Yes, I refuse to stoop to facts. Drugs like marijuana and ecstasy are obviously less damaging than alcohol or tobacco. It’s obviously better to treat drug addicts and give them access to healthcare than it is to arrest them. All the scientists that quit government drug think-tanks are reduced to curiosity pieces by the media, and why? Because everybody who’s put any thought into it at all knows that legalisation of all narcotics, and their resulting regulation, is the safest, simplest and most economically sound option available if we really are fighting a “war on drugs”. They’ve tried social experiments of the sort in Portugal that prove it – similarly proving that proof isn’t what’s needed.
The cultural influence of drugs is perhaps where the paranoia of legislation begins. The fear of perceived madness terrifies the traditionalists away from ever taking drugs, whilst the drug experiences of others become influenced by such fears in response. Sex and drugs and rock and roll – physical, chemical releases channelled through morality and vague notions of freedom and liberty. Boiled down to its purest, the historical cultural aversion to legalisation is simply habit. The “fabric of society” that Cameron is unwisely centring his campaign on is essentially this notion of habit in extremis where a change in something like drug law, or anything else really, would pull society apart in a fury of mangled associations and confused anarchy.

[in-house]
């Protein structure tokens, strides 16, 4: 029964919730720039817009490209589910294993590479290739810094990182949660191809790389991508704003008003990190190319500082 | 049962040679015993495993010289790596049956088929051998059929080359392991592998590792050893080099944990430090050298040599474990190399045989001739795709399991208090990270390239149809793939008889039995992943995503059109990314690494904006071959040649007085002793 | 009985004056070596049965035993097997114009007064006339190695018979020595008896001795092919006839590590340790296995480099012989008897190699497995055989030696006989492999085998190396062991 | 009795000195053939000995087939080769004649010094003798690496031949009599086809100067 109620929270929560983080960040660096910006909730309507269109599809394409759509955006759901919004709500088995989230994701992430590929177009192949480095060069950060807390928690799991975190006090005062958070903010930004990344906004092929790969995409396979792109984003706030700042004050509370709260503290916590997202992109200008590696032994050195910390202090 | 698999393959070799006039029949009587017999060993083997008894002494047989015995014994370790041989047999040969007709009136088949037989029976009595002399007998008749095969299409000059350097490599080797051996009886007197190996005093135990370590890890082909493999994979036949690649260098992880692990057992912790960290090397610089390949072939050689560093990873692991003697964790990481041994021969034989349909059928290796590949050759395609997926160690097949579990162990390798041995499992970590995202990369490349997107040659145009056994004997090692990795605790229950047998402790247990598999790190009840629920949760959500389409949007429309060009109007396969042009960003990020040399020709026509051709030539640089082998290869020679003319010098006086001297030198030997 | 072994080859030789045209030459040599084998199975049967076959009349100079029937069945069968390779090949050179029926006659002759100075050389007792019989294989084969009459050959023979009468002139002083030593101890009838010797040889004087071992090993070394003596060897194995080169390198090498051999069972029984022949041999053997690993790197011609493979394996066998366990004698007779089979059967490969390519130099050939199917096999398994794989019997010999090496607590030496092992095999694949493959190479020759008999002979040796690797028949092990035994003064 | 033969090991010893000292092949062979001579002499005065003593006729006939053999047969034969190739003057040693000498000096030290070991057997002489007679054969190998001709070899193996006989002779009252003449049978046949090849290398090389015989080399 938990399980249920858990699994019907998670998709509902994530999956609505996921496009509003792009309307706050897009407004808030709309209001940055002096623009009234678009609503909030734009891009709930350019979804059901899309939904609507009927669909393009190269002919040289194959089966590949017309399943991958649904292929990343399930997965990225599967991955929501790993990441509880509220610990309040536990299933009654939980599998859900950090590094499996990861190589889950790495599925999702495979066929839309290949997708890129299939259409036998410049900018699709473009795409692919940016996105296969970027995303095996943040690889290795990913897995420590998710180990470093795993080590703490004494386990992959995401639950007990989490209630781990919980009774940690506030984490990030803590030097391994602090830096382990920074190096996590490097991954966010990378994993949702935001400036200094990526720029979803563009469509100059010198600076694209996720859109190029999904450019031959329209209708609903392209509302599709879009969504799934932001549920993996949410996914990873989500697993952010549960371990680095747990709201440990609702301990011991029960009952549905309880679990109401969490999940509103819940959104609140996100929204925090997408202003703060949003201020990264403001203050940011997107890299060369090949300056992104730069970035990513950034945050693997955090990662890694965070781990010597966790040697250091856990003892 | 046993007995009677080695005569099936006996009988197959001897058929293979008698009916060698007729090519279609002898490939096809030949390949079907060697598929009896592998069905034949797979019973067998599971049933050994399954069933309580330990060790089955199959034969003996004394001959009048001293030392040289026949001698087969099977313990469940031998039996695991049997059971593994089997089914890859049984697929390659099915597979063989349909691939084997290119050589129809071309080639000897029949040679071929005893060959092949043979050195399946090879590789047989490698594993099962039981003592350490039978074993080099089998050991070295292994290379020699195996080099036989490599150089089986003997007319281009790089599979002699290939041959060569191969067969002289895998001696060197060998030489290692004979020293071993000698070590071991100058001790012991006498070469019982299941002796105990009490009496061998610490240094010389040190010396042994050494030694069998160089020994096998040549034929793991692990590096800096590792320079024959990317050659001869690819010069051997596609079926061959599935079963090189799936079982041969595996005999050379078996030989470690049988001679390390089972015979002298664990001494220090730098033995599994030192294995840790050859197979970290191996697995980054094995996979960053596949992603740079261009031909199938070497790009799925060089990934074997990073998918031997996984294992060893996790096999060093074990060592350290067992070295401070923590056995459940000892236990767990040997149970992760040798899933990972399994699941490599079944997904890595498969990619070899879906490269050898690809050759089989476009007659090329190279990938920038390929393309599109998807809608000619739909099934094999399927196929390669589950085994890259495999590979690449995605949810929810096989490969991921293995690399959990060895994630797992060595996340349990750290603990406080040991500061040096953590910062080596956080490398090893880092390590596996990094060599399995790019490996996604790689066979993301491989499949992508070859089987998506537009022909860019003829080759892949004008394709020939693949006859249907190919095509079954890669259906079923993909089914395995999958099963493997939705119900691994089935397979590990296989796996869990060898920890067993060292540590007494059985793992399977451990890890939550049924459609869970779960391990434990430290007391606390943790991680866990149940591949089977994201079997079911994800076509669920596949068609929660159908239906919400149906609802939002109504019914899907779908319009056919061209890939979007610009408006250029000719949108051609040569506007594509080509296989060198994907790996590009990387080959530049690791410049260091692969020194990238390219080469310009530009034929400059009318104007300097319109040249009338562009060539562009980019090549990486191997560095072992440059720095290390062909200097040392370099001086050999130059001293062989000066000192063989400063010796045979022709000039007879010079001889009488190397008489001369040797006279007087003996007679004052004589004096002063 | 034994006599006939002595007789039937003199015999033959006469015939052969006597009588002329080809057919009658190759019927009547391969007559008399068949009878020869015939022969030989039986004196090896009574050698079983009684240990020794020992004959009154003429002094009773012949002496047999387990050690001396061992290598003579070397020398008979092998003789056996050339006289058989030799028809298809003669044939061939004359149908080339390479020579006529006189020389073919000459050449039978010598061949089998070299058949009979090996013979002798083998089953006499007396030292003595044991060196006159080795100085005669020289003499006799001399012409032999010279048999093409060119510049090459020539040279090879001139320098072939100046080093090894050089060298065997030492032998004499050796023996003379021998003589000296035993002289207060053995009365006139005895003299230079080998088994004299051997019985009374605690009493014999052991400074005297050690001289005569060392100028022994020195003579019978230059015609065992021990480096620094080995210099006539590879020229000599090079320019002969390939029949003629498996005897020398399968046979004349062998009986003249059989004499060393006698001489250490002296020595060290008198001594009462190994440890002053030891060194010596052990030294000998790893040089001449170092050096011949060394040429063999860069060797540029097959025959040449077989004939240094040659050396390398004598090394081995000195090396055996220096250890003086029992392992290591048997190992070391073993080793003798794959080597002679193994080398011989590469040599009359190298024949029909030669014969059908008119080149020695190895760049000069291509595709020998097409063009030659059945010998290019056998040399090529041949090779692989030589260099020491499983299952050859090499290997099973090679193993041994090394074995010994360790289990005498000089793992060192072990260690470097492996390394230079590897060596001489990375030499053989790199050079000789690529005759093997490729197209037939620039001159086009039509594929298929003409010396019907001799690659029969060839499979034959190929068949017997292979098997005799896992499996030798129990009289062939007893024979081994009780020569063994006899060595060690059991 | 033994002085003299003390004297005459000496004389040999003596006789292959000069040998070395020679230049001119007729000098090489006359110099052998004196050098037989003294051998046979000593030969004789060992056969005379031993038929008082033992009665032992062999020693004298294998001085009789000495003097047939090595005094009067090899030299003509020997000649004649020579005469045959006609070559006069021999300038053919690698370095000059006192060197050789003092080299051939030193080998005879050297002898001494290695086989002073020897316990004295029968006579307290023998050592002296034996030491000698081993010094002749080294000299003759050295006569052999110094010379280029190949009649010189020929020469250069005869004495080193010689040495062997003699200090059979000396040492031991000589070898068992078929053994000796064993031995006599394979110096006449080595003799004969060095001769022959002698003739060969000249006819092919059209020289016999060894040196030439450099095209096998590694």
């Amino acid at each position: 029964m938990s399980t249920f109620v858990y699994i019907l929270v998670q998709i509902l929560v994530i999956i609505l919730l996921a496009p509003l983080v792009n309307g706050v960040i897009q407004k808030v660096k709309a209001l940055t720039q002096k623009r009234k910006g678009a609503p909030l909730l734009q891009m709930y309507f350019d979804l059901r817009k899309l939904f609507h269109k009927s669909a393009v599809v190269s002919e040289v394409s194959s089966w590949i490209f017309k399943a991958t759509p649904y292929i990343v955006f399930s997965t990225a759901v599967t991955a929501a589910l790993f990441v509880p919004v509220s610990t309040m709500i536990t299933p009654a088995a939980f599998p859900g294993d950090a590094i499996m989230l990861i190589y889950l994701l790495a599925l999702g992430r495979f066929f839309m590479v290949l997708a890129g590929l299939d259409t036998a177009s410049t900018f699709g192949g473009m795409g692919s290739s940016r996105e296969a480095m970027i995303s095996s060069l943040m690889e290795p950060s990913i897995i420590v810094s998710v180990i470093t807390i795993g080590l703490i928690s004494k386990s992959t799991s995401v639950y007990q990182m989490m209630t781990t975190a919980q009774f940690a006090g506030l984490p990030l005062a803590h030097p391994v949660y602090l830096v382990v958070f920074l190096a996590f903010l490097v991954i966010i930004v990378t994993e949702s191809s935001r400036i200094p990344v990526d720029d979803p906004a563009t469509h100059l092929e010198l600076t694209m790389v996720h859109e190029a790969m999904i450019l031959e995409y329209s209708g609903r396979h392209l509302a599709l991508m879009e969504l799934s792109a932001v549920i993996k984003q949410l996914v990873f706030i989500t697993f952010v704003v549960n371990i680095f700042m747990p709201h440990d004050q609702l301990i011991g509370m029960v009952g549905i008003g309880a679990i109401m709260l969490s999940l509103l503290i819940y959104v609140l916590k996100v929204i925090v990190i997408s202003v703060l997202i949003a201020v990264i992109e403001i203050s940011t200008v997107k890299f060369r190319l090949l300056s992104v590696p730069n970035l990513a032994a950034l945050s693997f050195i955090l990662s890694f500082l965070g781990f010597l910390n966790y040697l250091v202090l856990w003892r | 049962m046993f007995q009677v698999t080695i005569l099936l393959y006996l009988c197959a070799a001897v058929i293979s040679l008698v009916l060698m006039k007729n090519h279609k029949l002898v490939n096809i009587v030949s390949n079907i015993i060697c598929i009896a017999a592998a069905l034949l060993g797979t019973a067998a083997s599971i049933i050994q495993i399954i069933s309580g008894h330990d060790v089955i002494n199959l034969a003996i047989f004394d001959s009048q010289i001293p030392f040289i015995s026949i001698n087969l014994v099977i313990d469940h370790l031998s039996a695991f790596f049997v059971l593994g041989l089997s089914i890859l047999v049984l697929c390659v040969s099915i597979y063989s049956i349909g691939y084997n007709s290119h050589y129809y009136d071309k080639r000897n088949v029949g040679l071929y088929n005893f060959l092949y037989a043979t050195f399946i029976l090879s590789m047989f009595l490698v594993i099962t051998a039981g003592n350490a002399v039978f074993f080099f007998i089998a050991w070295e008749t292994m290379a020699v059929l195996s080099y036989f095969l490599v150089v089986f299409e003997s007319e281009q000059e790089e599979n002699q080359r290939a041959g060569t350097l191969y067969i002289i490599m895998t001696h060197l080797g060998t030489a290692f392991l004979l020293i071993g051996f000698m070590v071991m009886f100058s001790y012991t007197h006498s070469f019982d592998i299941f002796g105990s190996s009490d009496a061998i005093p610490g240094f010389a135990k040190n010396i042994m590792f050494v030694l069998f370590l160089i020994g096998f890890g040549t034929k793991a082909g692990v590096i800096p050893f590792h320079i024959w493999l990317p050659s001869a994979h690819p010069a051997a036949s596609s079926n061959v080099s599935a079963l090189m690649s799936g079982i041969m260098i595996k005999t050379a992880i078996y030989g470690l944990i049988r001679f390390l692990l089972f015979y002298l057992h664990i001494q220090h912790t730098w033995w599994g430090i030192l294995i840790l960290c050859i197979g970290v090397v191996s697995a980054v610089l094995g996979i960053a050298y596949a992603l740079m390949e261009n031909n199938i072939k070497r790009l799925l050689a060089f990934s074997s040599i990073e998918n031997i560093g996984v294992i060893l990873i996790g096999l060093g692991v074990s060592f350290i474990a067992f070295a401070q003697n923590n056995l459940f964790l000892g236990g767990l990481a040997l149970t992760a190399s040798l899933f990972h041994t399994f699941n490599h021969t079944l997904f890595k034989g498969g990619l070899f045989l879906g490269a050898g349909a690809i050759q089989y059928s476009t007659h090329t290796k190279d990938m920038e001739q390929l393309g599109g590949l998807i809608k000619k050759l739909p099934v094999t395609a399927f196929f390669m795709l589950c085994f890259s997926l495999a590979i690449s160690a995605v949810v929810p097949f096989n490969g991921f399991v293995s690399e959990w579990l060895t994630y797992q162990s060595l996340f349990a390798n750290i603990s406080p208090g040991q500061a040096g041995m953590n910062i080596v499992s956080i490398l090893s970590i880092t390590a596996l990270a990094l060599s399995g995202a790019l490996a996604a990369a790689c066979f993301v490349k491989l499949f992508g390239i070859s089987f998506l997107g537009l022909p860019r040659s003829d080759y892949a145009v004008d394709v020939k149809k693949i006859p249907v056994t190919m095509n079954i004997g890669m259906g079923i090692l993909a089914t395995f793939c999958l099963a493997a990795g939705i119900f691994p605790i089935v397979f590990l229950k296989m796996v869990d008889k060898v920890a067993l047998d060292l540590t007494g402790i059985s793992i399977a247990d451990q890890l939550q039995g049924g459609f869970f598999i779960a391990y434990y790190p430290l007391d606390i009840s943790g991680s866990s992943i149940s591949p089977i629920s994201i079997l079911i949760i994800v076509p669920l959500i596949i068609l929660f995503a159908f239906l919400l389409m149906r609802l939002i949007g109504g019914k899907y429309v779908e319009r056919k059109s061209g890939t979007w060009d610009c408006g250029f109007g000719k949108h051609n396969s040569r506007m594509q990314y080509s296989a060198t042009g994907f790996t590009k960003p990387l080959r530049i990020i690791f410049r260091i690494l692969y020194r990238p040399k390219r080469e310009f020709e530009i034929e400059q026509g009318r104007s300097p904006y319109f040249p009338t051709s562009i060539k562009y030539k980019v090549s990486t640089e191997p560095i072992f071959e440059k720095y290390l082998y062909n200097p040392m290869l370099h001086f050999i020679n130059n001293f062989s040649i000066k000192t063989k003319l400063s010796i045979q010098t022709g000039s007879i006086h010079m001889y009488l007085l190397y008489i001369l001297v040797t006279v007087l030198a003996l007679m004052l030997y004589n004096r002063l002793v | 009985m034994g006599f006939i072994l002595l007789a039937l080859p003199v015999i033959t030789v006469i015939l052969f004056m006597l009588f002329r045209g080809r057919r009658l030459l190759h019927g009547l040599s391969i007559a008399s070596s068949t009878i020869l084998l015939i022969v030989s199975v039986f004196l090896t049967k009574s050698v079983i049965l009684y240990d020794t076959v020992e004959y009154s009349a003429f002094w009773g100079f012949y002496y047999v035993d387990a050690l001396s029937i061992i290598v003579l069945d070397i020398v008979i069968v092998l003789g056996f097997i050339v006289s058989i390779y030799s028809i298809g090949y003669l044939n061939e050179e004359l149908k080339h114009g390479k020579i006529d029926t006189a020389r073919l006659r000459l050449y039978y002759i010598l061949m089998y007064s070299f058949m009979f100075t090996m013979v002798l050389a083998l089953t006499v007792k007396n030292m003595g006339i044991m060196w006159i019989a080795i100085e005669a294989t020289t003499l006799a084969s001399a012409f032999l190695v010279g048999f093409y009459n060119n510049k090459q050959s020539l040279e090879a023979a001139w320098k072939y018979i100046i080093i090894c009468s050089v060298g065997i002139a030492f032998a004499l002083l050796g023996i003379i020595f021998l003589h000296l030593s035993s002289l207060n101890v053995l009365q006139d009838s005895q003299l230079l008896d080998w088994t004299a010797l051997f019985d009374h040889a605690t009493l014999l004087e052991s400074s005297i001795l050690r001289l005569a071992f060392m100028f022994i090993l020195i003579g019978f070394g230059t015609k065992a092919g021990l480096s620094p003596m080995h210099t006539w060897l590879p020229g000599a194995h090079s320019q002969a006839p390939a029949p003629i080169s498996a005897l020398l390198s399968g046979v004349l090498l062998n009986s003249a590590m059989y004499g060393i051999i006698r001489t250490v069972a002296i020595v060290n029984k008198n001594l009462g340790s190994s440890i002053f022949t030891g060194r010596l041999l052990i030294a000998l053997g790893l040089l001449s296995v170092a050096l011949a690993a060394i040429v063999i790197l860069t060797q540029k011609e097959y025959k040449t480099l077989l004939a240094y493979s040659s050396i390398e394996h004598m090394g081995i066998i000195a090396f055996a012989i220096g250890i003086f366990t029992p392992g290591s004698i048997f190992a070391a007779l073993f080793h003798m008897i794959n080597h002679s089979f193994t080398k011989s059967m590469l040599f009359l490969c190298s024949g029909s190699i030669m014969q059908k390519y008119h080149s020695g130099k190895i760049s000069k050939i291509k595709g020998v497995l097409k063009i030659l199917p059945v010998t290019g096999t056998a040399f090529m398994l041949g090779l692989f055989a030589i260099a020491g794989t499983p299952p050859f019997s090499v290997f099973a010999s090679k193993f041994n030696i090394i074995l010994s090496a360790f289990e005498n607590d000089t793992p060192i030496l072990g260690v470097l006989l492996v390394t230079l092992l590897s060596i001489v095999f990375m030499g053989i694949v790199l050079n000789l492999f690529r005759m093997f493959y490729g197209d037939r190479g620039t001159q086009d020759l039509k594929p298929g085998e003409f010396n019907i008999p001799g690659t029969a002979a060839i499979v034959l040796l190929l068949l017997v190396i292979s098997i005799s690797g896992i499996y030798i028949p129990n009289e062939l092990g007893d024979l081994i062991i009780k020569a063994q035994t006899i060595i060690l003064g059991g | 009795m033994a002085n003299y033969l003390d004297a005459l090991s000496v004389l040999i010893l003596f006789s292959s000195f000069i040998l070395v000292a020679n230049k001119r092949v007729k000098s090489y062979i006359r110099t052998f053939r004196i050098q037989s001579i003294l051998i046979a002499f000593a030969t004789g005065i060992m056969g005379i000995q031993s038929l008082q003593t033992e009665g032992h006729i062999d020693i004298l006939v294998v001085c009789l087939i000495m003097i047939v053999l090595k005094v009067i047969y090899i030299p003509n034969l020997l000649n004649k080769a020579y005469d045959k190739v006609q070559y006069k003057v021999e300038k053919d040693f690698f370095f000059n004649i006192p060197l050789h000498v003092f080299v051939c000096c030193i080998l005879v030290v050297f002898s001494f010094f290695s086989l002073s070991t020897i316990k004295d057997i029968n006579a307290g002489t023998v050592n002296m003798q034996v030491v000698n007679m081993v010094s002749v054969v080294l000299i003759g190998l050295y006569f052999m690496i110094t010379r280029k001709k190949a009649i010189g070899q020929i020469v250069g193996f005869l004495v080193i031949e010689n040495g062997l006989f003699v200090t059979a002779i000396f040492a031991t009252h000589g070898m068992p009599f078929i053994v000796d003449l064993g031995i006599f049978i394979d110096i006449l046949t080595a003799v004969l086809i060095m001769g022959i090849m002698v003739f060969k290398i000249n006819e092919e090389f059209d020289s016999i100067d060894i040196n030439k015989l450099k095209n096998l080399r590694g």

There is much philosophical discussion about a possible “fabric of society”. Bion’s pioneering work on group psychology revolves around the certain intra-personal “atmosphere” that group experiences create. However, once the object and the subject become secondary, we find ourselves in the Dionysian field, the Birth of Tragedy that Nietzsche so mystically describes. Indeed, Reich’s three levels of social being and Jung’s theory of archetypes and the collective unconscious, to name some other attempts at dealing with intra-personal atmosphere, are equally mystical in tone. Perhaps this is why Deleuze’s “field of immanence”, which unites this psychological interest with transcendental philosophies from Kant to Spinoza, could never fully work itself out without the aid of academic interpreters.
Yet to stick with Deleuze, the “fabric of society” that exists outside hysterical conservative patriotism could only be described as a socio-economic rhizome. “You have messed with the fabric of the universe!” the main character of Network is told after disrupting a business deal. Indeed, I was hoping, if only out of a nihilistic drive towards interesting narratives, that Cameron would sell himself on a “new conservatism”, an Ayn Rand commodity-fetishism that was dreamed in the 80s but never actualised to the level that it has the potential to become now. “The world is a floating net of change, lines shifting parallels, crackling and bubbling waves of ideas and power that we surf across, devoid of reality…” Was it too much to ask of him?